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Understanding Enteric Fever: Causes, Symptoms, Treatment, and Prevention

Enteric fever, commonly known as typhoid fever, is a bacterial infection caused by the Salmonella typhi bacteria. This disease poses a significant public health challenge, especially in regions with poor sanitation and hygiene practices. Let’s delve deeper into enteric fever to understand its causes, symptoms, treatment, and prevention methods.


Enteric fever is primarily caused by the bacterium Salmonella typhi. This bacterium resides in the intestines and bloodstream of infected individuals and is shed in feces. The contamination of food and water sources with fecal matter containing the bacteria is the primary mode of transmission. Factors such as poor sanitation, inadequate sewage disposal, and lack of access to clean water contribute to the spread of this disease.


The symptoms of enteric fever usually develop 1-3 weeks after exposure to the bacteria. Common symptoms include:

  • Fever: Persistent high fever, often ranging from 103-104°F (39-40°C).
  • Headache and Body Aches: Generalized headaches and muscle pains, accompanied by weakness and fatigue.
  • Gastrointestinal Symptoms: Abdominal pain, diarrhea (more common in the early stages), or constipation.
  • Rose Spots: Small, pink, flat spots on the trunk and abdomen, although not always present.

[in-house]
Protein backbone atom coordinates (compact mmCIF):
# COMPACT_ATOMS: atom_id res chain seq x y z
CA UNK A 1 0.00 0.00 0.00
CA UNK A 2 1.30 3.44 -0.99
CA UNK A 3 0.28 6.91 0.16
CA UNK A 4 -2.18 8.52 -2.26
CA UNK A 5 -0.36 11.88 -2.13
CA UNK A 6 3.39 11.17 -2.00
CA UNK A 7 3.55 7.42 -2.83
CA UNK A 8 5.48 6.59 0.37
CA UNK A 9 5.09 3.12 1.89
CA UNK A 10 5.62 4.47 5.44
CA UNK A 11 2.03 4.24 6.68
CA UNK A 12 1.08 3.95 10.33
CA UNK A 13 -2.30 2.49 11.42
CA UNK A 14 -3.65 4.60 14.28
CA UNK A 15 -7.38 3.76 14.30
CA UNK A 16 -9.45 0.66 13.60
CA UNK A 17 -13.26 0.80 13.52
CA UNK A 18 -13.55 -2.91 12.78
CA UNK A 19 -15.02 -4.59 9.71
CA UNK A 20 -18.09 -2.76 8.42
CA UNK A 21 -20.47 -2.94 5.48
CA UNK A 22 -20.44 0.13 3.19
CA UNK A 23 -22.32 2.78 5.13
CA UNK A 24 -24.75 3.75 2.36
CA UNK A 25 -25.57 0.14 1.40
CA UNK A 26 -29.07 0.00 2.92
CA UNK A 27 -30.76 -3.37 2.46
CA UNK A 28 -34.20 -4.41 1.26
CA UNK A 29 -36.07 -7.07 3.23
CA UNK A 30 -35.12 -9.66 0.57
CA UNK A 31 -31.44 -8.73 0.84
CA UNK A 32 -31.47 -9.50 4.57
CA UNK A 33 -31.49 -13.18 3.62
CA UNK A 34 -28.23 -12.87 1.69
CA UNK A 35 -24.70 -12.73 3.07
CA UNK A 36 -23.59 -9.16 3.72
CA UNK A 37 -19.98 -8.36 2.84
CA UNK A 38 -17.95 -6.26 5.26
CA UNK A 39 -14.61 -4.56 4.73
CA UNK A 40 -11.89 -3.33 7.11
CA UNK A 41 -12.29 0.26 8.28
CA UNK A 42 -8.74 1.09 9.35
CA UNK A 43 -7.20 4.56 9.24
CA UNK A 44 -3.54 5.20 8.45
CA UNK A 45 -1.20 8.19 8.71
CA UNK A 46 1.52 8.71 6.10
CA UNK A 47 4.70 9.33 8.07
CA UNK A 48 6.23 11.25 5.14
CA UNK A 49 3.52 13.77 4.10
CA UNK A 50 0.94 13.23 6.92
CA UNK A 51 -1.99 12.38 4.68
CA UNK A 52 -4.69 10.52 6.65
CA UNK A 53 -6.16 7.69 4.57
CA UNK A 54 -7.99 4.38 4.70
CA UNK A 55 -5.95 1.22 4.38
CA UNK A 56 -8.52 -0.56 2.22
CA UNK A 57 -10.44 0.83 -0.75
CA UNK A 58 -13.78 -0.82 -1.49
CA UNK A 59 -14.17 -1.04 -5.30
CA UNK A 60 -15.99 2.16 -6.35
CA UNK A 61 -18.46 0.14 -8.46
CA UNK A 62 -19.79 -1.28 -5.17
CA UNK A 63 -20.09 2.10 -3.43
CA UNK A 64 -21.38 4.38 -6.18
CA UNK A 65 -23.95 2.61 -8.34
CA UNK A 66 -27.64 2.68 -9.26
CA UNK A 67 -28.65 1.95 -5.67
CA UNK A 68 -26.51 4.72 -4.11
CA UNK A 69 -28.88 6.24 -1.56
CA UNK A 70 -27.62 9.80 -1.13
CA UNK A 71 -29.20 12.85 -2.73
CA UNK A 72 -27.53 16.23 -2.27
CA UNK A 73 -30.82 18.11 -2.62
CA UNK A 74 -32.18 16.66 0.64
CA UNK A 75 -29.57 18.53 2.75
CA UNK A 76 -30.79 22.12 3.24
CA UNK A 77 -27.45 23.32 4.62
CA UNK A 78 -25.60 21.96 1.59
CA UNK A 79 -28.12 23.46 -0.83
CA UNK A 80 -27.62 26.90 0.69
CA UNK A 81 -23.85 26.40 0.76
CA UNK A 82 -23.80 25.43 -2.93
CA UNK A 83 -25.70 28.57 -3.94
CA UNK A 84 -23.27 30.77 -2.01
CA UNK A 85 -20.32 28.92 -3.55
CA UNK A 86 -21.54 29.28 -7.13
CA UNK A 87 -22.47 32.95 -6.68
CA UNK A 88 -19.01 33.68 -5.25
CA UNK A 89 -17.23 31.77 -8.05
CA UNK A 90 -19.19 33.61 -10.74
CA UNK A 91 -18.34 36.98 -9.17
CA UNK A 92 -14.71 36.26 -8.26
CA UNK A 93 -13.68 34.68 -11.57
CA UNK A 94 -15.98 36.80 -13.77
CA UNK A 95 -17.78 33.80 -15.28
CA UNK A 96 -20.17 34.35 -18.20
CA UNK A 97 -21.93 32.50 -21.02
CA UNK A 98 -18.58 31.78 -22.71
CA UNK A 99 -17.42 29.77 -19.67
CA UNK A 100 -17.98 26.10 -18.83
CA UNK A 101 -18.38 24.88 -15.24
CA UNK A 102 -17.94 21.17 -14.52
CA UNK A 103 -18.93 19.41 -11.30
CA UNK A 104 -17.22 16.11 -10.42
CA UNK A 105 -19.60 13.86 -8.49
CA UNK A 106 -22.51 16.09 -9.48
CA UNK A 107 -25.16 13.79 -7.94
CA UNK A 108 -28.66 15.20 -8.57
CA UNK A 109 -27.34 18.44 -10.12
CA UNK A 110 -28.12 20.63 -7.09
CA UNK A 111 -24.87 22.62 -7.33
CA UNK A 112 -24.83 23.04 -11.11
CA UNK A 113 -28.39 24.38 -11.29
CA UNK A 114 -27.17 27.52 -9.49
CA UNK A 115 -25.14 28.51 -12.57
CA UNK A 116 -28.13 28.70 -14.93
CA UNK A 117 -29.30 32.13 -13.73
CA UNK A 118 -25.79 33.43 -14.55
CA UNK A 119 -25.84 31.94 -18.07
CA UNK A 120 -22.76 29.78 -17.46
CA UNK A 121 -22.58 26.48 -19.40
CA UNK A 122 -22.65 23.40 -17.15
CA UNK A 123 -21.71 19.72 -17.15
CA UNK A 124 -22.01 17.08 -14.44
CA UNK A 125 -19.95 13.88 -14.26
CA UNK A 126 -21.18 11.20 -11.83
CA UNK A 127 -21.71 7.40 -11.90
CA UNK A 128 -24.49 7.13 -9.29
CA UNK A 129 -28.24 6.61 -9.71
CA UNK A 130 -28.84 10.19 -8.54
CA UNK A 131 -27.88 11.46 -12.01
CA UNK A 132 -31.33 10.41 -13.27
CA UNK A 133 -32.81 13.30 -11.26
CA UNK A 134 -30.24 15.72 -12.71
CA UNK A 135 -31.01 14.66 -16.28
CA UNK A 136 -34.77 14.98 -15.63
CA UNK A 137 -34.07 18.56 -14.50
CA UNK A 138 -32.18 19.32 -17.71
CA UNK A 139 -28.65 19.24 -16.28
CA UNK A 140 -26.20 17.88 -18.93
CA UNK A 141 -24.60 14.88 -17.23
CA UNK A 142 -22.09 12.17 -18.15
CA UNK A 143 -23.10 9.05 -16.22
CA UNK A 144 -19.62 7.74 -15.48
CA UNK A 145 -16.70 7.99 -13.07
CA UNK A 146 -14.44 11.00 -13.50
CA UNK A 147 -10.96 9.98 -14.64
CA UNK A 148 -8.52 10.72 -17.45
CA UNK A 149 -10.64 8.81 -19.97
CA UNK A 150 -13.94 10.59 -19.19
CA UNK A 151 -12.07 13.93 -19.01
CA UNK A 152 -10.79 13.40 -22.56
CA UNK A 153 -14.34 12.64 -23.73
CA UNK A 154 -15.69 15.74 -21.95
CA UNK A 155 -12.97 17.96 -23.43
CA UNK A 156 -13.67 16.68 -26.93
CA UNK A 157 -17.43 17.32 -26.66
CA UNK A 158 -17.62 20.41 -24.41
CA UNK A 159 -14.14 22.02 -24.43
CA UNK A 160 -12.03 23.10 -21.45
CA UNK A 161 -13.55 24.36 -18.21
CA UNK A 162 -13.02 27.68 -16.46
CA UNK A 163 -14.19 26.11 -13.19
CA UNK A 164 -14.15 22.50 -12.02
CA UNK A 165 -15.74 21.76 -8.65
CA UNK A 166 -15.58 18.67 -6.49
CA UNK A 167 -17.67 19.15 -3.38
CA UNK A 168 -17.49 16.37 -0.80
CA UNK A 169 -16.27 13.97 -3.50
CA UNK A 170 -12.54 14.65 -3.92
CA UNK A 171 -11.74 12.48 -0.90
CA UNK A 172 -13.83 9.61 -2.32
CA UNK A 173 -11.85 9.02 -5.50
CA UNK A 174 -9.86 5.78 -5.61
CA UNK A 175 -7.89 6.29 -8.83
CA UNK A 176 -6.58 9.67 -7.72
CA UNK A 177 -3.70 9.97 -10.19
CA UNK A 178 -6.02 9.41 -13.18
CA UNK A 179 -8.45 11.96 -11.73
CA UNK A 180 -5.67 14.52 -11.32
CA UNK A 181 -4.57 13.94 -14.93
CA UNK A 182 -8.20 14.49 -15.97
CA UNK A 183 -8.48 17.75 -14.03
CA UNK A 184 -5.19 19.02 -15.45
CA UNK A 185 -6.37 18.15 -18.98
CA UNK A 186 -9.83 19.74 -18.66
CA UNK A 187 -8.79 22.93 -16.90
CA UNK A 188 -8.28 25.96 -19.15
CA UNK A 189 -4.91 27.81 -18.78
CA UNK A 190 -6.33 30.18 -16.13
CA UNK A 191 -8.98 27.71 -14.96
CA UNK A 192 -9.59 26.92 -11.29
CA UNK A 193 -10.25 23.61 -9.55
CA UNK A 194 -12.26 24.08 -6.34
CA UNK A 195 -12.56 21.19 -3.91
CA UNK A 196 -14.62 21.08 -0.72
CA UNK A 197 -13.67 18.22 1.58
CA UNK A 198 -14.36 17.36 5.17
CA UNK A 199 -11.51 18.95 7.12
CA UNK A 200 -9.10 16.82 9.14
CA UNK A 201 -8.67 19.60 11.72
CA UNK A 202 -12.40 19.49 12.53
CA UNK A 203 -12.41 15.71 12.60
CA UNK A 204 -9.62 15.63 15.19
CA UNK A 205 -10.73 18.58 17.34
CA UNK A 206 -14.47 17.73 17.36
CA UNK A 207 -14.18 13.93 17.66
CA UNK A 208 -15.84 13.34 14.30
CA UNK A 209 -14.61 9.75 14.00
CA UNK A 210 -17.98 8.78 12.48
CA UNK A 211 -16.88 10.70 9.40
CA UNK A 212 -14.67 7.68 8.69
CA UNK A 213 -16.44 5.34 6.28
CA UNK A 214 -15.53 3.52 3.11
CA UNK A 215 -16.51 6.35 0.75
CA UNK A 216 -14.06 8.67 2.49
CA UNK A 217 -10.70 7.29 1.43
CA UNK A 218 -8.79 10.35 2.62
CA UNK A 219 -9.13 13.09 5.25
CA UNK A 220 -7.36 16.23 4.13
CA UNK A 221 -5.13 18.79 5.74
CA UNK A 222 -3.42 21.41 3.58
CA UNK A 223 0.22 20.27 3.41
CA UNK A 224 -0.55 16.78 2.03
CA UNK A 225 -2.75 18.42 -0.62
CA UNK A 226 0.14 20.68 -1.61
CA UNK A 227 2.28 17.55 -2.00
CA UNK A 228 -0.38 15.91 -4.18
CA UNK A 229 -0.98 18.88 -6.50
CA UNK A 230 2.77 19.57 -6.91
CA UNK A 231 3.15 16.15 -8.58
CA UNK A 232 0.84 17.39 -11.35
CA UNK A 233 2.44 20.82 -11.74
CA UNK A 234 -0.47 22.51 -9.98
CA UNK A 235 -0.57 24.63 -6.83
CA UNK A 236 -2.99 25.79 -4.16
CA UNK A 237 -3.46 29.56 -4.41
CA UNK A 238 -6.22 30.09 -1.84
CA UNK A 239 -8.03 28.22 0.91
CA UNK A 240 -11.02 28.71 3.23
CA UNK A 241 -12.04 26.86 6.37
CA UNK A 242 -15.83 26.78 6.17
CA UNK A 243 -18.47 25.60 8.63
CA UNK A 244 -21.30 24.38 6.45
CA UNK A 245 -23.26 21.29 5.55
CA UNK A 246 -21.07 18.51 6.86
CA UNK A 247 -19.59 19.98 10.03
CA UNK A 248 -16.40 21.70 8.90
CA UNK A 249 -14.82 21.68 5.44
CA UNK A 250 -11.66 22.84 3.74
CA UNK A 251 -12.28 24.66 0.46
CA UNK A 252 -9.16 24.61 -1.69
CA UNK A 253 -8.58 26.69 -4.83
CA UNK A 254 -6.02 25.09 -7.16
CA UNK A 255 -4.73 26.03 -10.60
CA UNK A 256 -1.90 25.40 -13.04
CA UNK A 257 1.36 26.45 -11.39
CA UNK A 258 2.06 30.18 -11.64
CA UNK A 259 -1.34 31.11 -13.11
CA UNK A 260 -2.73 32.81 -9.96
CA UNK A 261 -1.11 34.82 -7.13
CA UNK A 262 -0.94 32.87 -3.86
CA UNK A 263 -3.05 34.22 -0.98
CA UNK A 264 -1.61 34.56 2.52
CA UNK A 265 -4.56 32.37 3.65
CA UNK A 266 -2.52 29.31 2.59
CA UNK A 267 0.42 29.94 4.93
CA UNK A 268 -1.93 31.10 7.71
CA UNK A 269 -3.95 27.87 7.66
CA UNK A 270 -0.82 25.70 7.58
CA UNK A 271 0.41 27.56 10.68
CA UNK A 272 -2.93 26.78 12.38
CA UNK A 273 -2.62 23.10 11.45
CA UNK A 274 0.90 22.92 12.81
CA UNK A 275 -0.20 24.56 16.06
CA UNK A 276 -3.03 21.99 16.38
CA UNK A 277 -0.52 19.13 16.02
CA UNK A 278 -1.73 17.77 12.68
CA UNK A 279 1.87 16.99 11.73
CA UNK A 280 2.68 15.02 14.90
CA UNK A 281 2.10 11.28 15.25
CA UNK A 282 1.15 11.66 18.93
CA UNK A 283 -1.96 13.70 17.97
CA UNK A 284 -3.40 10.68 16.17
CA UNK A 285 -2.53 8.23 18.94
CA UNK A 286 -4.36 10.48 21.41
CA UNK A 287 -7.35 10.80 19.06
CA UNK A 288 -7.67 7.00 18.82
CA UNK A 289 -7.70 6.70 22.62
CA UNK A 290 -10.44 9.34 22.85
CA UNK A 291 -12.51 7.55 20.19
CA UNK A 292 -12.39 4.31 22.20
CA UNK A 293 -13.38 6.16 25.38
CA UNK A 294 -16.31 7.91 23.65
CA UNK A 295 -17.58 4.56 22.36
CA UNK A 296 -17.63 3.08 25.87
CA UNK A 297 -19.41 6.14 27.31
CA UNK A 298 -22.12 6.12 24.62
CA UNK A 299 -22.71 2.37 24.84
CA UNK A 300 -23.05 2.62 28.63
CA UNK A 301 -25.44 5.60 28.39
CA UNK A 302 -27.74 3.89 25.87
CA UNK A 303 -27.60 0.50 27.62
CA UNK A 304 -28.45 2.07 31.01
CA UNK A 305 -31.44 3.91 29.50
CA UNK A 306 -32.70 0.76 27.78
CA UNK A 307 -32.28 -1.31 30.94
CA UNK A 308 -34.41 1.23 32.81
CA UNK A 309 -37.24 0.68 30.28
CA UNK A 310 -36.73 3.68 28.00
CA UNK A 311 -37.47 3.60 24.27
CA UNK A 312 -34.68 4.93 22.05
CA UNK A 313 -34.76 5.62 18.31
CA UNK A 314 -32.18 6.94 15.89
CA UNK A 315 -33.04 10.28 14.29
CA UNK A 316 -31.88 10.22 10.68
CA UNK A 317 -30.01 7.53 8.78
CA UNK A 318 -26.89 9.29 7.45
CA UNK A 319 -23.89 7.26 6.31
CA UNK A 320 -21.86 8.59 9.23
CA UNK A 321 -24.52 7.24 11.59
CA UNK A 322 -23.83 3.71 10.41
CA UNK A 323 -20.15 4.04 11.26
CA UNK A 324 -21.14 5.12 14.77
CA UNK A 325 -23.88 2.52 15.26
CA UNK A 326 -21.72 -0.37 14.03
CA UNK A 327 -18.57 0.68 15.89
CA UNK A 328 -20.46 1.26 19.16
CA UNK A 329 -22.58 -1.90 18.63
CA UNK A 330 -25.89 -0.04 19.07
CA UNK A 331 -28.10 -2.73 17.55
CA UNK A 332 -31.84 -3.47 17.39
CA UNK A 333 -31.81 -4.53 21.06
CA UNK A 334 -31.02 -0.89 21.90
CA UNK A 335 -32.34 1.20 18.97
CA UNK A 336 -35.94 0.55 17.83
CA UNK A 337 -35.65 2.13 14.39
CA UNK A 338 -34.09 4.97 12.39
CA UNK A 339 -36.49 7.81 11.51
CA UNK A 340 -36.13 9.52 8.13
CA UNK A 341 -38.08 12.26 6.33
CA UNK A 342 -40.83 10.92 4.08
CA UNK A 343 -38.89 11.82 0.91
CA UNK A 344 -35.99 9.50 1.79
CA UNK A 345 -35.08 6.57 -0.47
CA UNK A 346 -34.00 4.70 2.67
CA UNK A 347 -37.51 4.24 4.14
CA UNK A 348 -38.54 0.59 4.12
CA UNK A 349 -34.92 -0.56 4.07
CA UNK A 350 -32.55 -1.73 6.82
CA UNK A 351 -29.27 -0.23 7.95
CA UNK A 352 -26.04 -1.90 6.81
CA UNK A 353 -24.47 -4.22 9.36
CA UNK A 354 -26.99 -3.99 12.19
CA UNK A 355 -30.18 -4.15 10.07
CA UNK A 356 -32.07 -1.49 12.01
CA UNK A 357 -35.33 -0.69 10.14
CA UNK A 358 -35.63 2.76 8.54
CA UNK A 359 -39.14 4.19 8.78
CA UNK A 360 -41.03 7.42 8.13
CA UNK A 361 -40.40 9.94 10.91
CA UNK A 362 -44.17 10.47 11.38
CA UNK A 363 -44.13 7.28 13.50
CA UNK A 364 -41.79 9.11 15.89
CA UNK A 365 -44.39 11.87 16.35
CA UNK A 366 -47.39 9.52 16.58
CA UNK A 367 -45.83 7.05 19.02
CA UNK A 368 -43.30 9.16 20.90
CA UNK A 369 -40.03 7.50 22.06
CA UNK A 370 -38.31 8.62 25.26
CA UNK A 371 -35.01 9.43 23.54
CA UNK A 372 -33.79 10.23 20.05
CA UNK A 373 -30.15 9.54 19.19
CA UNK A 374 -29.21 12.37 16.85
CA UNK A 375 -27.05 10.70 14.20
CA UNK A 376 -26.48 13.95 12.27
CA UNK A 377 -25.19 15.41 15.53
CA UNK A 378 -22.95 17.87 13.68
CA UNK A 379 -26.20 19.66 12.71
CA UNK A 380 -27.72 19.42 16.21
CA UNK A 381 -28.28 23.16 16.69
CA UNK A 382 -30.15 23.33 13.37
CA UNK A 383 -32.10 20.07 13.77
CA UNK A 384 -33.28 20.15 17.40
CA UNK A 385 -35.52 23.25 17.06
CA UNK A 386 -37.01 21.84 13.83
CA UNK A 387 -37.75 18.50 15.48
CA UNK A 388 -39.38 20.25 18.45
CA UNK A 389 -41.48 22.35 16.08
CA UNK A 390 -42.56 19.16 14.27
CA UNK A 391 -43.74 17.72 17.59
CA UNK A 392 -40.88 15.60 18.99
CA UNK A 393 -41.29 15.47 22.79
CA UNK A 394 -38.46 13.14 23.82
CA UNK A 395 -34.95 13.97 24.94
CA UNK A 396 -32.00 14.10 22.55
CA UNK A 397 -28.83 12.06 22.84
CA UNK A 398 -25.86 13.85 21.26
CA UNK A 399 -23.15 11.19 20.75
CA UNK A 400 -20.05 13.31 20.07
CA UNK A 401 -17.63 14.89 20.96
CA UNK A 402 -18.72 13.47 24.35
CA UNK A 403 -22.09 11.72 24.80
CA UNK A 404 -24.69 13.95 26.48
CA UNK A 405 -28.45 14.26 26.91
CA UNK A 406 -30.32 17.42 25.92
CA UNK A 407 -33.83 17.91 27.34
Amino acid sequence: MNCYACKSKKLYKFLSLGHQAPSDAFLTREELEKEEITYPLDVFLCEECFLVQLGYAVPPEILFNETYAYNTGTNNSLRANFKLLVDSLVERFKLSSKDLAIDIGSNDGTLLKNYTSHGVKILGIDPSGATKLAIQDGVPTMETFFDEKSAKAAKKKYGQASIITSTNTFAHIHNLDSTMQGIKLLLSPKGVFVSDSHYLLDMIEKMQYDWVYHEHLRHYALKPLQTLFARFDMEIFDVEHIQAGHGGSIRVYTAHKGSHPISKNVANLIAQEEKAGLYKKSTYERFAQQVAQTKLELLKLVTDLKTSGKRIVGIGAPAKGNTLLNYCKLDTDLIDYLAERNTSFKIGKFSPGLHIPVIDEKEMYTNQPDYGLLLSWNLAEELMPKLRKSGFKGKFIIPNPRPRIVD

• Other Symptoms: Dry cough, enlarged spleen and liver, and confusion in severe cases.


Diagnosis of enteric fever involves clinical evaluation, travel history assessment, and laboratory tests. Blood cultures and stool cultures are commonly conducted to isolate and identify the Salmonella typhi bacteria, confirming the diagnosis.

Typhoid Test Using Rapid Typhidot Card

The rapid Typhidot test is a convenient and quick diagnostic tool used to detect antibodies against Salmonella typhi, the bacteria responsible for causing typhoid fever. This test provides rapid results, usually within 2-3 minutes, making it invaluable for timely diagnosis and treatment initiation. Here’s a detailed overview of the Typhidot test and its utility in diagnosing typhoid fever.


Treatment of enteric fever focuses on eliminating the bacteria with antibiotics. Commonly prescribed antibiotics include fluoroquinolones, cephalosporins, and azithromycin. The duration of treatment is typically 7-14 days but may extend longer for complicated cases or suspected antibiotic resistance. Adequate hydration and supportive care are also crucial aspects of treatment.


Prevention is key to controlling the spread of enteric fever. Here are some preventive measures:

  • Vaccination: Vaccines against typhoid fever are available and recommended for travelers visiting endemic regions and individuals at high risk of exposure.
  • Good Hygiene: Practicing regular handwashing with soap and water can help prevent the spread of the disease.
  • Safe Food and Water: Consuming properly cooked food and safe, clean water is vital. Avoiding raw or undercooked foods and beverages made with untreated water can reduce the risk of contamination.


Enteric fever remains a significant public health concern globally, especially in regions with inadequate sanitation infrastructure. Efforts to improve sanitation, access to clean water, and vaccination coverage are crucial for controlling the spread of this disease and reducing its impact on communities. By understanding the causes, recognizing the symptoms early, seeking timely medical care, and adopting preventive measures, we can combat enteric fever and protect our communities from this infectious disease.

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